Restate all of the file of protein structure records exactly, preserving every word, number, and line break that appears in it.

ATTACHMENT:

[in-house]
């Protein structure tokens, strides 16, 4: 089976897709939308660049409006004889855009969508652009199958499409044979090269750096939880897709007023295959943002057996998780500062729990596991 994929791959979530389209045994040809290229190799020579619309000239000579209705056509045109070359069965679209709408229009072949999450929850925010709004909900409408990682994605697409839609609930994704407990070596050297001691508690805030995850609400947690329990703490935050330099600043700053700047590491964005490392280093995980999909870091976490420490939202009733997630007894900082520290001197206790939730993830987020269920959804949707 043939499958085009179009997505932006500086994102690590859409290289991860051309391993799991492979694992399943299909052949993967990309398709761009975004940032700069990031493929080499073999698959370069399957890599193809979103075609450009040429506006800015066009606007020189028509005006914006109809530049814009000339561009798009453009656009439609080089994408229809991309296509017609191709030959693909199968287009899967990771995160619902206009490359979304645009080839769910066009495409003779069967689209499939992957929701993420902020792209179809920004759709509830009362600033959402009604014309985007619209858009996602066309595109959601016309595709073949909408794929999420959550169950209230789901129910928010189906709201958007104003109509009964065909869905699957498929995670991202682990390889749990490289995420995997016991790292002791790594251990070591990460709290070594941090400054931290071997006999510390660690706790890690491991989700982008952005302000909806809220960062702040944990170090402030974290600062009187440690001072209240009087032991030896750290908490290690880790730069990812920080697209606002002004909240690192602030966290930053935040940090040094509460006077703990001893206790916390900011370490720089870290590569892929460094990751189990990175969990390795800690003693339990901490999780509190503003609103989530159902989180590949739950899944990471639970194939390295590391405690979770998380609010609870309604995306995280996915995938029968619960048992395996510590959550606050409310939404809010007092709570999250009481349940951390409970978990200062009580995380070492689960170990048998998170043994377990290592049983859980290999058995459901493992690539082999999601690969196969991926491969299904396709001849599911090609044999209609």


[in-house]
């Protein structure tokens, strides 16, 4: 089976897709939308660049409006004889855009969508652009199958499409044979090269750096939880897709007023295959943002057996998780500062729990596991 994929791959979530389209045994040809290229190799020579619309000239000579209705056509045109070359069965679209709408229009072949999450929850925010709004909900409408990682994605697409839609609930994704407990070596050297001691508690805030995850609400947690329990703490935050330099600043700053700047590491964005490392280093995980999909870091976490420490939202009733997630007894900082520290001197206790939730993830987020269920959804949707 043939499958085009179009997505932006500086994102690590859409290289991860051309391993799991492979694992399943299909052949993967990309398709761009975004940032700069990031493929080499073999698959370069399957890599193809979103075609450009040429506006800015066009606007020189028509005006914006109809530049814009000339561009798009453009656009439609080089994408229809991309296509017609191709030959693909199968287009899967990771995160619902206009490359979304645009080839769910066009495409003779069967689209499939992957929701993420902020792209179809920004759709509830009362600033959402009604014309985007619209858009996602066309595109959601016309595709073949909408794929999420959550169950209230789901129910928010189906709201958007104003109509009964065909869905699957498929995670991202682990390889749990490289995420995997016991790292002791790594251990070591990460709290070594941090400054931290071997006999510390660690706790890690491991989700982008952005302000909806809220960062702040944990170090402030974290600062009187440690001072209240009087032991030896750290908490290690880790730069990812920080697209606002002004909240690192602030966290930053935040940090040094509460006077703990001893206790916390900011370490720089870290590569892929460094990751189990990175969990390795800690003693339990901490999780509190503003609103989530159902989180590949739950899944990471639970194939390295590391405690979770998380609010609870309604995306995280996915995938029968619960048992395996510590959550606050409310939404809010007092709570999250009481349940951390409970978990200062009580995380070492689960170990048998998170043994377990290592049983859980290999058995459901493992690539082999999601690969196969991926491969299904396709001849599911090609044999209609």